DAILY MARKET REPORTS
- U.S. stocks rose modestly on Wednesday, boosted by technology shares and an Amazon-led jump in retailers, helping pull the S&P 500 from the brink of bear market territory following punishing few sessions.
- The rally comes after the Dow industrials and the S&P 500 tumbled more than 2.5% Monday, their worst-ever performances on Christmas Eve.
- Worries about rising interest rates, trade tensions with China and slumping oil prices have spooked investors for much of the fourth quarter, putting all three major U.S. indexes on track for annual declines for the first time since 2008.
- The blue chips have lost more than 1,800 points, or nearly 8%, over the previous four sessions alone.
- Most economists say the odds of a recession next year are low, but a growing number are pessimistic that economic growth will be able to continue 2018’s breakneck pace, part of which was fueled by a sweeping corporate tax cut.
- Early data for the crucial fourth-quarter shopping season showed consumers delivered the strongest holiday sales increase for U.S. retailers in six years.
- President Donald Trump said on Tuesday partial shutdown of the U.S. federal government, which has entered the fifth day, will last until his demand for funds to build a wall on the U.S.-Mexico border is met.
US FINANCIAL MARKET
Amazon claims a record-breaking holiday season by items sold as it seeks to beat weak outlook for the quarter
- Customers worldwide ordered more items than ever from Amazon this holiday season, the company announced Wednesday.
- Amazon said tens of millions of people signed up this season for free trials or paid memberships for Amazon Prime, and sold millions more of its own devices, like the Echo Dot and Fire TV Stick 4K, compared with last year.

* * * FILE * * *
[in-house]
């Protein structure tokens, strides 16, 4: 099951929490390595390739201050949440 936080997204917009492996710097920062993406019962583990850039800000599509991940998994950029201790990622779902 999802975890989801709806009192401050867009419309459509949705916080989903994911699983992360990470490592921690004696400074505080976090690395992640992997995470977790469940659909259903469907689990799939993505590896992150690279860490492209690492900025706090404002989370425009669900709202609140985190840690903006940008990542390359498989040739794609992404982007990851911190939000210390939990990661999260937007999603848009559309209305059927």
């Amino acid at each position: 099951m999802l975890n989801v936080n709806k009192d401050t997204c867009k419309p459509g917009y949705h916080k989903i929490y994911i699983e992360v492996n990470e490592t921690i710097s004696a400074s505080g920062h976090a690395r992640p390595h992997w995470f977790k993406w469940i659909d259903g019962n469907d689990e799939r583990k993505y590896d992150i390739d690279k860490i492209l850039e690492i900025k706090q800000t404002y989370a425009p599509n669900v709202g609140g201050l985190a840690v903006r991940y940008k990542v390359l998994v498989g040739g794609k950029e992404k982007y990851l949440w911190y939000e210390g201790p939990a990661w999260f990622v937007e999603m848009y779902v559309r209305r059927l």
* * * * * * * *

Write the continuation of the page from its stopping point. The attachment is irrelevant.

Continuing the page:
- Amazon’s Alexa was the most popular app in the U.S. on Apple’s App store Wednesday, meaning lots of devices were likely activated on Christmas Day.
Investor Cutback in New Market Bets Is Most Severe Since 2008
- The investor pullback from the asset-management industry in 2018 is the most severe since the last financial crisis, a sign that doubts about the direction of global markets are intensifying.
- Net inflows for U.S. mutual and exchange-traded funds in the first 11 months of the year fell to $237 billion, according to new estimates compiled by research firm Morningstar. That was down 62% from the year-ago period, the steepest decline since 2008.
- Asset managers attracted a record $629.5 billion in net flows during the same period in 2017, a boom year for the industry.
‘Black Panther,’ ‘Avengers’ Top Record 2018 Box Office
- “Black Panther” and other Disney superheroes powered Hollywood to a record year at the box office, which is expected to finish 2018 with ticket sales up about 6% from last year’s returns.
- At the current pace, the U.S. and Canadian box office will end the year with returns of around $11.8 billion, according to executives and analysts, compared with $11.1 billion in 2017.
- Disney has dominated the box office to an unprecedented degree in recent years. Its movies accounted for about 26% of all domestic ticket sales in 2018.
Lawsuit against Boeing over Lion Air crash demands Chicago jury trial
- The family of a man who was killed when a Lion Air flight crashed in October has sued Boeing, alleging the 737 MAX 8 aircraft was “unreasonably dangerous” and demanding a jury trial in Chicago, where the U.S. manufacturer is based.
- The lawsuit alleges that the two-month-old Boeing aircraft was unreasonably dangerous because its sensors provided inaccurate data to its flight control system, causing its anti-stall system to improperly engage.
- It also alleges Boeing failed to provide adequate instructions to pilots on how to respond to and disengage the plane’s anti-stall system.
US ECONOMY & POLITICS